For a few days, Samson Teofilowitsch Koletschko has seen the world a little redder than it is. When he looks into a burning candle in church, he sees a red glow. He knows that her flame is yellowish. “Oh my gosh,” says his doctor.
He discovers blood in Samson’s eye and a piece of brain that has dried on the cornea. Both come from Samson’s father, who was killed by a Red Army Cossack with a saber blow. The next blow hit Samson’s red-haired head and severed his right ear. He’s actually at the doctor’s to get the wound treated. Blood and piece of brain can be removed.
The world turns red
The world is slowly turning red, at least that applies to Kyiv in 1919, where Andrei Kurkov’s novel “Samson and Nadjezhda” is set. When there was a single power, the Ukrainian writer writes, “life seemed banal, understandable and familiar”. That was how it was under the Tsar and for a time also during the German military administration.
Now there is civil war, several powers are fighting each other. For the time being the Bolsheviks look like winners, they have occupied the city, but their rule remains fragile. The smell of burnt powder gives way to the stench of the garbage heaps that spring thaws by the roadside. Kyiv only became definitively Soviet two years later.
The fact that body parts can develop a life of their own is well known from Gogol’s story “The Nose”, in which an olfactory organ walks on Nevsky Prospect in Saint Petersburg. Samson was quick-witted enough to catch his severed ear, later putting it in a box and keeping it on his desk.
So he hears how two Red Army soldiers who have billeted in his apartment are considering killing him. The ear will continue to serve him well after he enlists in the new Soviet police force. An unusual career move for a victim of red violence, but Samson was taken because he wrote a report protesting against the confiscation of furniture. “You can write,” says his supervisor Nadjen.
“Samson and Nadjeschda” is not only a crime novel, but also a picaresque novel. Samson – an orphan after the death of his father – saves himself through every mess because he stoically endures all upheavals. He might be a distant relative of the good soldier Švejk, just less talkative. “I will fight for order” is his simple professional ethos. As a police officer, he also receives meal vouchers for the communal kitchens, where there is bread with the soup.
Samson’s disinterest in politics distinguishes him from Nadjeschda, with whom his caretaker’s widow wants to set him up. Wouldn’t be necessary, because he falls in love with her anyway. Nadjezhda works in the government’s statistics office and wears a modern short hairstyle.
Future people are humble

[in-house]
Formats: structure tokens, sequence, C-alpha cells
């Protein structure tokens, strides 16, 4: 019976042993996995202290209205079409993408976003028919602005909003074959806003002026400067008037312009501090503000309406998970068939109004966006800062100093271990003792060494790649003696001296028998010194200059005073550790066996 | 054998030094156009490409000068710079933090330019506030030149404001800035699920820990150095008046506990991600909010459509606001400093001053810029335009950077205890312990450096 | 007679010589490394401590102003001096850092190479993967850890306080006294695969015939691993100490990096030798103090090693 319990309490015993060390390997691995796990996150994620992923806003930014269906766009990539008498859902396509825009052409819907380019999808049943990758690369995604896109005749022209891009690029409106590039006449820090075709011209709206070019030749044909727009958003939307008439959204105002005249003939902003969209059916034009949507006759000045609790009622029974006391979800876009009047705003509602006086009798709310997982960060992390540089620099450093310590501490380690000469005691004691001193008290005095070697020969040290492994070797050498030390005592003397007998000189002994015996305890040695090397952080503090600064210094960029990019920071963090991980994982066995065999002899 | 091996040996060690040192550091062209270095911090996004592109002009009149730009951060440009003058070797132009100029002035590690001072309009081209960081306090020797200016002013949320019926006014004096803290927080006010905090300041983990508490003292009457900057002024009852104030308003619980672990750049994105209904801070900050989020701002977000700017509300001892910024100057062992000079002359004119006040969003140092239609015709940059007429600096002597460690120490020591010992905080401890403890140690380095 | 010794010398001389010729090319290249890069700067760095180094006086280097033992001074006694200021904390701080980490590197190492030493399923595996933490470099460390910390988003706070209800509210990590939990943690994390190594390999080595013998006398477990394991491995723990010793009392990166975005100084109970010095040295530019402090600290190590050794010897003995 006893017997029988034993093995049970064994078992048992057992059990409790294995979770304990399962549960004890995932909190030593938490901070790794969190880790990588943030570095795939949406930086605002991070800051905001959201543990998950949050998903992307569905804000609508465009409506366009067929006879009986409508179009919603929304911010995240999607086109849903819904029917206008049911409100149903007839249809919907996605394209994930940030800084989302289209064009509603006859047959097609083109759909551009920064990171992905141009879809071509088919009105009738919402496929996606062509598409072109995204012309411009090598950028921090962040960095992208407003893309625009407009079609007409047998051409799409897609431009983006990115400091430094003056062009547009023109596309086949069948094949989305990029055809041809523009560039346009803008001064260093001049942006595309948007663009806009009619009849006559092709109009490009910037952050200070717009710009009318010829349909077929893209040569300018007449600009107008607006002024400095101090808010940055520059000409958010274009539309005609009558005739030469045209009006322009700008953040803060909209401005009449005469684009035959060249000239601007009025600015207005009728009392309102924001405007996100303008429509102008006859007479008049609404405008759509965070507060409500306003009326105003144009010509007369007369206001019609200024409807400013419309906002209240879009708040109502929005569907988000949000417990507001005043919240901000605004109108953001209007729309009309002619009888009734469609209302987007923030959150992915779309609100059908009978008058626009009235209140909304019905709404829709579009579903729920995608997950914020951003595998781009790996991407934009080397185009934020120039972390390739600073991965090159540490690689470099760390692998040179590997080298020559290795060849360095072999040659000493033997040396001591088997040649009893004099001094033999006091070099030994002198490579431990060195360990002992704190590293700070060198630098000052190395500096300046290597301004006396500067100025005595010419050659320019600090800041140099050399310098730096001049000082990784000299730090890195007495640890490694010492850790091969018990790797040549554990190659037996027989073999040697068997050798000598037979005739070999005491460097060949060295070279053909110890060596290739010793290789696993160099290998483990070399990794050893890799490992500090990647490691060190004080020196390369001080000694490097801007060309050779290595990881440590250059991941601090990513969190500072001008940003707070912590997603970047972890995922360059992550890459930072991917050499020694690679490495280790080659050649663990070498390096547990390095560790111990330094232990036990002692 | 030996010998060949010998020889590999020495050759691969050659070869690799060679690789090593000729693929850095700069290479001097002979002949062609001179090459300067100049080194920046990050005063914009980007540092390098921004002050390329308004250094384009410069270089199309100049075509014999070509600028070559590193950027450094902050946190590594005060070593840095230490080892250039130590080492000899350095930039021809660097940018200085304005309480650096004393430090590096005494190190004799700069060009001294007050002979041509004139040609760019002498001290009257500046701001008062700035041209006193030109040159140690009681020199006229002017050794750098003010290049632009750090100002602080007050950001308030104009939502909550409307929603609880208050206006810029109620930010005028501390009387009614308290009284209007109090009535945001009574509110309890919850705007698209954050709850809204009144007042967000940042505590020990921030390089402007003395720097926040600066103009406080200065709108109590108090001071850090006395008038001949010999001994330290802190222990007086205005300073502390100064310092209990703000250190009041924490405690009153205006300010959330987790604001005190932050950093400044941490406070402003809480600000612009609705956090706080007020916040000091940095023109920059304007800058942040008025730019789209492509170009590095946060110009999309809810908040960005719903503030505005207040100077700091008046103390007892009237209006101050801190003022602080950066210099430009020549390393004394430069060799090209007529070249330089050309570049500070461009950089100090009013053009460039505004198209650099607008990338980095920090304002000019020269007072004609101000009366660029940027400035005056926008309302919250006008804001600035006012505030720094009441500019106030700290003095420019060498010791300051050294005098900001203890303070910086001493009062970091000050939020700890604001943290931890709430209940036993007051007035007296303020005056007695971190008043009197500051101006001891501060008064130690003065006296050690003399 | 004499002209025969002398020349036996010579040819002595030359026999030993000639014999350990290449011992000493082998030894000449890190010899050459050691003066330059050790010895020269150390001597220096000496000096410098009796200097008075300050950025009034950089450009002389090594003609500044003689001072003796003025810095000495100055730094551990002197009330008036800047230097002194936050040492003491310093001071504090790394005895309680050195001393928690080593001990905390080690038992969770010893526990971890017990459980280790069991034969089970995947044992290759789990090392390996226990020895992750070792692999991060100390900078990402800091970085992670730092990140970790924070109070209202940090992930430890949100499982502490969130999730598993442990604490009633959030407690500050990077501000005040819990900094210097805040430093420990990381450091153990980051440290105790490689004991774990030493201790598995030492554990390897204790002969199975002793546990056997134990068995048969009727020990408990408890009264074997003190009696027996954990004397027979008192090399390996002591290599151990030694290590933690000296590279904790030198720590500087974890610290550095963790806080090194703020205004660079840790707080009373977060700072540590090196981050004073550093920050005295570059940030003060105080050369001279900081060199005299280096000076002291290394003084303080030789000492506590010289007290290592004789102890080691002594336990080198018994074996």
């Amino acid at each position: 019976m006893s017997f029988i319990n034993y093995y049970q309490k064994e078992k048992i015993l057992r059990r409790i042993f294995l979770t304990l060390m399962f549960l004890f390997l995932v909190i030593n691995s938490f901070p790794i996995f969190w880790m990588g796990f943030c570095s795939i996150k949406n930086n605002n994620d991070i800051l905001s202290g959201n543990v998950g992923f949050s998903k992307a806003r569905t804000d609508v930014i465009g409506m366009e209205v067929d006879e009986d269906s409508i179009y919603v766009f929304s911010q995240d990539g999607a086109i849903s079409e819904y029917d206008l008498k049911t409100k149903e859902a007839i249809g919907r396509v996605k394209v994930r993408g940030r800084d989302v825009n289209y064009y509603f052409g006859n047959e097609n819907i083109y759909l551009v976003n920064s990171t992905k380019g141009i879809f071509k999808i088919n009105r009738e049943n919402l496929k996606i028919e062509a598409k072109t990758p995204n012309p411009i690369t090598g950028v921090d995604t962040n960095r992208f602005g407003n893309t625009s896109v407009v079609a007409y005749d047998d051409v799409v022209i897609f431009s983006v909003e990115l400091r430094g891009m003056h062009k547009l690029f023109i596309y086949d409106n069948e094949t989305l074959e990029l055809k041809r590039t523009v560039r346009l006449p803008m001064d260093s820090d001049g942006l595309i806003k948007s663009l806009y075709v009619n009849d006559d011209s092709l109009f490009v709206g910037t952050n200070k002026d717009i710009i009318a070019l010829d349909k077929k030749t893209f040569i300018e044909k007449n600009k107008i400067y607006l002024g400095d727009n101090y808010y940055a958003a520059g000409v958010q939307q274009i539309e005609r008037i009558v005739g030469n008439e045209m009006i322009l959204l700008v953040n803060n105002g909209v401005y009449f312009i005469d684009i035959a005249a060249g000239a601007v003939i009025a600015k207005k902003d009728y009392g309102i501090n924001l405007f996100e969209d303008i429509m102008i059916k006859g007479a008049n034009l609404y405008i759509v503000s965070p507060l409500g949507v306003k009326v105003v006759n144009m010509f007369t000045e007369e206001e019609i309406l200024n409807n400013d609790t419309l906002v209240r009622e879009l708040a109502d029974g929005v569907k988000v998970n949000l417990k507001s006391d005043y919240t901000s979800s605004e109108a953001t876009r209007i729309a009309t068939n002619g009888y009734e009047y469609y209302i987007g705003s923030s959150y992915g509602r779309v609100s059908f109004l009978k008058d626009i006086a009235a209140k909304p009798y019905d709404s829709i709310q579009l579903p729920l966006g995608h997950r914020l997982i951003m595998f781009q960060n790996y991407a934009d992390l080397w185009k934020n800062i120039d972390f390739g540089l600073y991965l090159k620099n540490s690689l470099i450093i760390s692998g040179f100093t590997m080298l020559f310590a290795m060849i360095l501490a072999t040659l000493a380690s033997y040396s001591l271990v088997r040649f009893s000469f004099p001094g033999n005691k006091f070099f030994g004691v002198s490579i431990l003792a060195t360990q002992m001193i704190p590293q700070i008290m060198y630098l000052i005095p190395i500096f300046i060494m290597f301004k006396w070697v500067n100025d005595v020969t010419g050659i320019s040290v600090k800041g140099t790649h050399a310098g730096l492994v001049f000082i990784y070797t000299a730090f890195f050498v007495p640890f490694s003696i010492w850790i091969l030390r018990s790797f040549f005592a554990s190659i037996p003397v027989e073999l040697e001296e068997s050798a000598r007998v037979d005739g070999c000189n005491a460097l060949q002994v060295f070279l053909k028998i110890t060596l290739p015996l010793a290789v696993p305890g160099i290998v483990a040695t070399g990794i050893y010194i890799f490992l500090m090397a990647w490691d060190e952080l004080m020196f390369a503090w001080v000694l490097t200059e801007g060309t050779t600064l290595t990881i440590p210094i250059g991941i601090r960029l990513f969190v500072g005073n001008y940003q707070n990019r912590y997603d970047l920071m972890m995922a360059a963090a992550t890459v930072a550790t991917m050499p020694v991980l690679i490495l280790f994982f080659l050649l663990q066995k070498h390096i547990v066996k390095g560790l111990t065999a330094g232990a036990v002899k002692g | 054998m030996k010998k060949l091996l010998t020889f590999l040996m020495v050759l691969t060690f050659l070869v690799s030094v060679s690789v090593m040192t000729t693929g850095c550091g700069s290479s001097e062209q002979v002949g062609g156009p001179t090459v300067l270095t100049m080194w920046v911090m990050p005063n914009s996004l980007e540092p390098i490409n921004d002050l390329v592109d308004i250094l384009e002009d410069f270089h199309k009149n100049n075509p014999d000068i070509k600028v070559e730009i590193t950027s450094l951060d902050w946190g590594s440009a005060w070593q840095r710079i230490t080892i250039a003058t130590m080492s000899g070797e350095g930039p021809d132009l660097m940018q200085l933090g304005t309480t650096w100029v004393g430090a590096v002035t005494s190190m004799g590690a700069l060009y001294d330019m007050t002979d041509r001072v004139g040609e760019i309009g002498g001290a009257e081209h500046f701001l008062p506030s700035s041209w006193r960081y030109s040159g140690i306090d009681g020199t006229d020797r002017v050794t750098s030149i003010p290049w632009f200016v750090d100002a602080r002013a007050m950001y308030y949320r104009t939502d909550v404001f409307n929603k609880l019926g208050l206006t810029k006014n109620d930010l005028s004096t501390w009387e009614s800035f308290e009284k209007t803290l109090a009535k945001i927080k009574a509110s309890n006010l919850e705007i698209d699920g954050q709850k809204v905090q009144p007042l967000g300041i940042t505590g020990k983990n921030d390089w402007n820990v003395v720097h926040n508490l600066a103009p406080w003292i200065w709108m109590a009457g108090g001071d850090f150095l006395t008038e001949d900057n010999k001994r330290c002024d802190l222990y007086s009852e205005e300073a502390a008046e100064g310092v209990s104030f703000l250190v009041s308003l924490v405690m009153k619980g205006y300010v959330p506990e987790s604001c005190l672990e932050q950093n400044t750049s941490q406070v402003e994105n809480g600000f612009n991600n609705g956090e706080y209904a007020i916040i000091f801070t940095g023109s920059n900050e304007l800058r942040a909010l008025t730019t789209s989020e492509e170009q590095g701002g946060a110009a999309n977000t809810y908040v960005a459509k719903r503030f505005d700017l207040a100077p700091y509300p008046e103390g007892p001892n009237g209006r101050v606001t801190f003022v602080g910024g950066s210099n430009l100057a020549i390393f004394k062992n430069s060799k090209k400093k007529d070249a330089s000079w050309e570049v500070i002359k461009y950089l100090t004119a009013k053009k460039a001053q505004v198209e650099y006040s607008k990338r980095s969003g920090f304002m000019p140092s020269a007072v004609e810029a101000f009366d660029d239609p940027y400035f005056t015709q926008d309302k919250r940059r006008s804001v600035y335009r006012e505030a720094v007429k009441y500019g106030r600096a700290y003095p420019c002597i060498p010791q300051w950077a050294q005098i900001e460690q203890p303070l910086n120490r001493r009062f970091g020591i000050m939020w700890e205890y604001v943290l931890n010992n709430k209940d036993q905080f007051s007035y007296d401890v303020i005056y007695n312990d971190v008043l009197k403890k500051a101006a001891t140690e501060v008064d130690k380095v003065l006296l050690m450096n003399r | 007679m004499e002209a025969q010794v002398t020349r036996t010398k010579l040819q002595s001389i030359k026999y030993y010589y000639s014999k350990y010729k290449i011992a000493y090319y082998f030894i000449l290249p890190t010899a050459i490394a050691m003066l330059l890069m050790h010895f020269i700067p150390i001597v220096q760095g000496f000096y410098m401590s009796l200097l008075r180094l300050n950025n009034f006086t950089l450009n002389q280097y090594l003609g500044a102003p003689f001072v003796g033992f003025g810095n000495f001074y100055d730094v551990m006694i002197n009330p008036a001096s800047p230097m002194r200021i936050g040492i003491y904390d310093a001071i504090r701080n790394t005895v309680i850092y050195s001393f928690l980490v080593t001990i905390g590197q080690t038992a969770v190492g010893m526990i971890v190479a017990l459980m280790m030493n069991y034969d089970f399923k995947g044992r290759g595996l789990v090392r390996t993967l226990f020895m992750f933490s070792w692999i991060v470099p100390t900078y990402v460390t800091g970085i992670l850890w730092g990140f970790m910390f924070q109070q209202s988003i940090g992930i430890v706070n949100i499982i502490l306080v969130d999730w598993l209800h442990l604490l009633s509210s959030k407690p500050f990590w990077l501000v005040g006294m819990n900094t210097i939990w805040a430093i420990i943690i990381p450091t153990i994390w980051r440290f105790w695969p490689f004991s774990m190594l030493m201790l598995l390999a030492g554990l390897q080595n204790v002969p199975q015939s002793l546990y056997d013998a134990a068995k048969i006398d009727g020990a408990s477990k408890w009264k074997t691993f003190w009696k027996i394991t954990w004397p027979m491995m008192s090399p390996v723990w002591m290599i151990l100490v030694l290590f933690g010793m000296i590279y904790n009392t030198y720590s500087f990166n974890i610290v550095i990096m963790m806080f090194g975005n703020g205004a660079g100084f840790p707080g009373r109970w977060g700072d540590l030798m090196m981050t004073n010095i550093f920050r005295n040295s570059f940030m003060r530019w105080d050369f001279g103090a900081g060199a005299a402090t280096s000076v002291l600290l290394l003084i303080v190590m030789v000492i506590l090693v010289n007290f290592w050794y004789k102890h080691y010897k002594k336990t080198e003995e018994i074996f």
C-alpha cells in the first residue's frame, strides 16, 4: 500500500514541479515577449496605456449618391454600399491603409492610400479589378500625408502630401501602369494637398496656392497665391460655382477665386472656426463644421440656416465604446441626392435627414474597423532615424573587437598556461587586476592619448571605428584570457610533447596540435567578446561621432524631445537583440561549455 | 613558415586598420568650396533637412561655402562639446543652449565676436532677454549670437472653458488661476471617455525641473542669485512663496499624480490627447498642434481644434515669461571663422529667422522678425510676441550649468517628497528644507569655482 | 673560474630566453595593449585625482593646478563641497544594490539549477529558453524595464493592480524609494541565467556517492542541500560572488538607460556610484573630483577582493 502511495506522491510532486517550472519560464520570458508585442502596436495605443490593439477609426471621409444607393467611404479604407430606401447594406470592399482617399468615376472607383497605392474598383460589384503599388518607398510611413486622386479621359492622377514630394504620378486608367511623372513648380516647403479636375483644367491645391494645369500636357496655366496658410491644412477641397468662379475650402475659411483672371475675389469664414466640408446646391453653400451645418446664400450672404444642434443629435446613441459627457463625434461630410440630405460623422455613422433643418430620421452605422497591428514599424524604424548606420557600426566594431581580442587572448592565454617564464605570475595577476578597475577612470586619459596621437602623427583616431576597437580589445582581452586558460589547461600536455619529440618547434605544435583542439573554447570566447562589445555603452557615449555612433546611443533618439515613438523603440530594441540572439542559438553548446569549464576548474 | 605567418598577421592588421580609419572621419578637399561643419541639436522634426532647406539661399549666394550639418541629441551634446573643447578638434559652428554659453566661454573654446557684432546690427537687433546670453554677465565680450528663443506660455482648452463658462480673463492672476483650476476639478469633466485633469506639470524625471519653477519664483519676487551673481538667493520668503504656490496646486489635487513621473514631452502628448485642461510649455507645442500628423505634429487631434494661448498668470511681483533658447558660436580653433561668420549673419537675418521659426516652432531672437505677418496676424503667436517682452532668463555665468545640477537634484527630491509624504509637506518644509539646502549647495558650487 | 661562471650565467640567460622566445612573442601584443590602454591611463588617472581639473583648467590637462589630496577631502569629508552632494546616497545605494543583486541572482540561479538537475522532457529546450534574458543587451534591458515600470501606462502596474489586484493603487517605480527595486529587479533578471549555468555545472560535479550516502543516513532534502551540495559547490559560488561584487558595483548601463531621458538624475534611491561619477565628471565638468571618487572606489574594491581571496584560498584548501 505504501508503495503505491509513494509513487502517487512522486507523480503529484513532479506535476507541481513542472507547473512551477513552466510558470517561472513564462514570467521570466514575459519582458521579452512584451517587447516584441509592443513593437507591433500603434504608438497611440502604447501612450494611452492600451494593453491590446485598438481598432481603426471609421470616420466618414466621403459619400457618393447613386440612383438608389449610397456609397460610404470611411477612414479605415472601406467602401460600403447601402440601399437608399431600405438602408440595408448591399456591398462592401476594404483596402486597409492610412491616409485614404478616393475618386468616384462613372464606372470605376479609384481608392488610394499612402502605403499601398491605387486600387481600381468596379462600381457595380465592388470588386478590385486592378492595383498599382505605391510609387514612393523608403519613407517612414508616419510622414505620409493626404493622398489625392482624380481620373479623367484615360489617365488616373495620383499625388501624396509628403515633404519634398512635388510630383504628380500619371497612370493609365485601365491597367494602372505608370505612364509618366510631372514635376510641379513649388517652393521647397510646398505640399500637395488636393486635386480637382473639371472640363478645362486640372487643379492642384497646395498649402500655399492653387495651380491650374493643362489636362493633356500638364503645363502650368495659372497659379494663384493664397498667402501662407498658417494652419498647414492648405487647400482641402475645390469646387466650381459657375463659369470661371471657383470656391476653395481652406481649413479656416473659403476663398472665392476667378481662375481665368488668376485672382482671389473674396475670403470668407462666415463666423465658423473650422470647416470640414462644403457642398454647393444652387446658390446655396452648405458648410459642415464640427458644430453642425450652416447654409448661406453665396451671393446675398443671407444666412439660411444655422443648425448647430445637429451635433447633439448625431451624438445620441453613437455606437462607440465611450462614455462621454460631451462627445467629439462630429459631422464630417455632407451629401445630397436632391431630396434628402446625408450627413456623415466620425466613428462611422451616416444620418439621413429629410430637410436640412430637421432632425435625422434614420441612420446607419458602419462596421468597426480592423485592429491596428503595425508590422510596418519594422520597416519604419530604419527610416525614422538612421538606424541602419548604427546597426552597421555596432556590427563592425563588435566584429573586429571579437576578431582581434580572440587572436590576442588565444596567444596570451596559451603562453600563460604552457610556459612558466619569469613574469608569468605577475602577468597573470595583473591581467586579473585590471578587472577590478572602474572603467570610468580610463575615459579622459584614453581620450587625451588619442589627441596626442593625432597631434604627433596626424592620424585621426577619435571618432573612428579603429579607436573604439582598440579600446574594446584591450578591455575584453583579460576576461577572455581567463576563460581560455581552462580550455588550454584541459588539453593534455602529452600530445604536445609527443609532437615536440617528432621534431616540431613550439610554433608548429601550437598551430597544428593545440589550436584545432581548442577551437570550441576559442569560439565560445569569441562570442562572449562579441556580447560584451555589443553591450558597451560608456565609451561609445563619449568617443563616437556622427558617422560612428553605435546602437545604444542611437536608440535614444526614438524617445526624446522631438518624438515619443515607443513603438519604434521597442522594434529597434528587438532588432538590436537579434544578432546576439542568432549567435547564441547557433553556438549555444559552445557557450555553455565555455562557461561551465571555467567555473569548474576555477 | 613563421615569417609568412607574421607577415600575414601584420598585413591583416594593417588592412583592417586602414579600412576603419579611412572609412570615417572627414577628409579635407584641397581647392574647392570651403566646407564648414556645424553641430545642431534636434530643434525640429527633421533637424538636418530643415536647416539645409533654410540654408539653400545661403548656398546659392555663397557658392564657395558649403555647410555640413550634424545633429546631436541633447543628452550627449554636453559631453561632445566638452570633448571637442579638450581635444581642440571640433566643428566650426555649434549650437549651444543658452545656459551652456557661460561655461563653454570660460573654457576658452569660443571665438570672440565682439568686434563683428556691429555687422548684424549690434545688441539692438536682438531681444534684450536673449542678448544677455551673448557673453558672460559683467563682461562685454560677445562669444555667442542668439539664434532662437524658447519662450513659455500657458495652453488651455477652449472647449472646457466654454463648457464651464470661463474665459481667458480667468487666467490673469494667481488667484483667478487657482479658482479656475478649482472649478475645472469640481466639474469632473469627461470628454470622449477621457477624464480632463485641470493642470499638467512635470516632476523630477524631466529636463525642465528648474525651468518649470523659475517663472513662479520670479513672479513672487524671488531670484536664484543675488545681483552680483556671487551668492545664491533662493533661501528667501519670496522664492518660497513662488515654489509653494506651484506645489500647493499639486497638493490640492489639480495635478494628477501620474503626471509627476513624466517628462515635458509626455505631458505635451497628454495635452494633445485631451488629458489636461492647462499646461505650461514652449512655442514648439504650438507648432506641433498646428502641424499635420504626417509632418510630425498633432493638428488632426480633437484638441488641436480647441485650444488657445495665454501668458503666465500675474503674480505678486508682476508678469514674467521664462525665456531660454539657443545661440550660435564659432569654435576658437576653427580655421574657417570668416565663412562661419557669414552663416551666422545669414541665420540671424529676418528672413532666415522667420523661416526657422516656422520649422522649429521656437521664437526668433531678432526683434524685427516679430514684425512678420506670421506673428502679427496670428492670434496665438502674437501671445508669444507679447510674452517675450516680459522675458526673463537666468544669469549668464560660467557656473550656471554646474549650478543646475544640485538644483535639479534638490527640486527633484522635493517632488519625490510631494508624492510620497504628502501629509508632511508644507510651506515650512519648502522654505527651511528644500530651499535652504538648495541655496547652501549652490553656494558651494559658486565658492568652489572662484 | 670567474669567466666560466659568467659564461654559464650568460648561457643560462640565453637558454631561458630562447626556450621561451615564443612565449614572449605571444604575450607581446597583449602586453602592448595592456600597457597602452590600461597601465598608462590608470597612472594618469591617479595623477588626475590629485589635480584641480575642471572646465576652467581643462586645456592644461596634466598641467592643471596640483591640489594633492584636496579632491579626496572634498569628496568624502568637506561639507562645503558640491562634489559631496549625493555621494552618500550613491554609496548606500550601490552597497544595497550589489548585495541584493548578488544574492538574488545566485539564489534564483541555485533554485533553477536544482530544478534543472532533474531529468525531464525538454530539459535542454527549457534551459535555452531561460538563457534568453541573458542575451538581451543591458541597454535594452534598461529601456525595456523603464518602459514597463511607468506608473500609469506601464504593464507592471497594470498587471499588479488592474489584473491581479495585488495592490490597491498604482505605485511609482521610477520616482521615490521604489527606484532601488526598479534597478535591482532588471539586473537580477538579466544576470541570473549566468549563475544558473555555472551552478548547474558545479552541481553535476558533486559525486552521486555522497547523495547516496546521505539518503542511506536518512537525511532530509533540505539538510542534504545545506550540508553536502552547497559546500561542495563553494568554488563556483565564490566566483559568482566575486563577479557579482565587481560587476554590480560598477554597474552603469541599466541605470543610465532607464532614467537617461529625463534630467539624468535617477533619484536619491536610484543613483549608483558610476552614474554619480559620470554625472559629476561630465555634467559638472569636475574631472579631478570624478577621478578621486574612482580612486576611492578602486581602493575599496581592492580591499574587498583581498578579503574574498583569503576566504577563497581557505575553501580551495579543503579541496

Her point of view: “I am trying to set an example for the future man.” Determined, industrious and humble are the future men, which also includes people who come from the past life. Against which there would be little objection.
Samson is called Samson because his parents met at the Samson Fountain. “If he hadn’t existed, then I wouldn’t have existed either,” he says when he takes Nadjeschda there. “How touching!”, she replies, “you are a darling”. Samson opening the mouth of a lion on the well was believed to be invincible, which turned out to be a mistake. Kurkow’s Samson does not have such physical strength, his greatest strength is tenacity.
The tsarist detectives have been fired, but the power of the new militia also rests on bureaucracy. Because there is no paper, the investigators have to write on the backs of old files. Samson gets his first case rolling by submitting a report to his own crime department and having his boss sign it.
It’s about Anton and Fyodor, the Red Army soldiers from his apartment. They brought in two sacks of stolen goods, including a silver bone and odd-sized sewing patterns from a tailor’s shop.
Kyiv is a city of fear. It is advisable not to leave the house at night and to lock the doors tightly.
Atone with blood
Then the hard marching of army boots can be heard on the streets, secret service vehicles cast yellowish headlights on facades. Chekists argue about who is best at shooting the enemies of the proletariat, with hands that don’t tremble. In the case of the two Red Army soldiers who exaggerated the requisitioning, it is clear that they must “atone with blood” for their crime.
Violence is omnipresent, it comes out of nowhere and can hit anyone, just like Samson’s father. The arbitrariness of death is the greatest terror.
It’s hard not to think about the current situation in Kyiv while reading and the bombs and rockets that fell there. Andrei Kurkov has said in interviews that he is currently unable to write any literature because he is busy producing texts about the war. Samson deserves a sequel. We hope for a time when Kurkow will write them.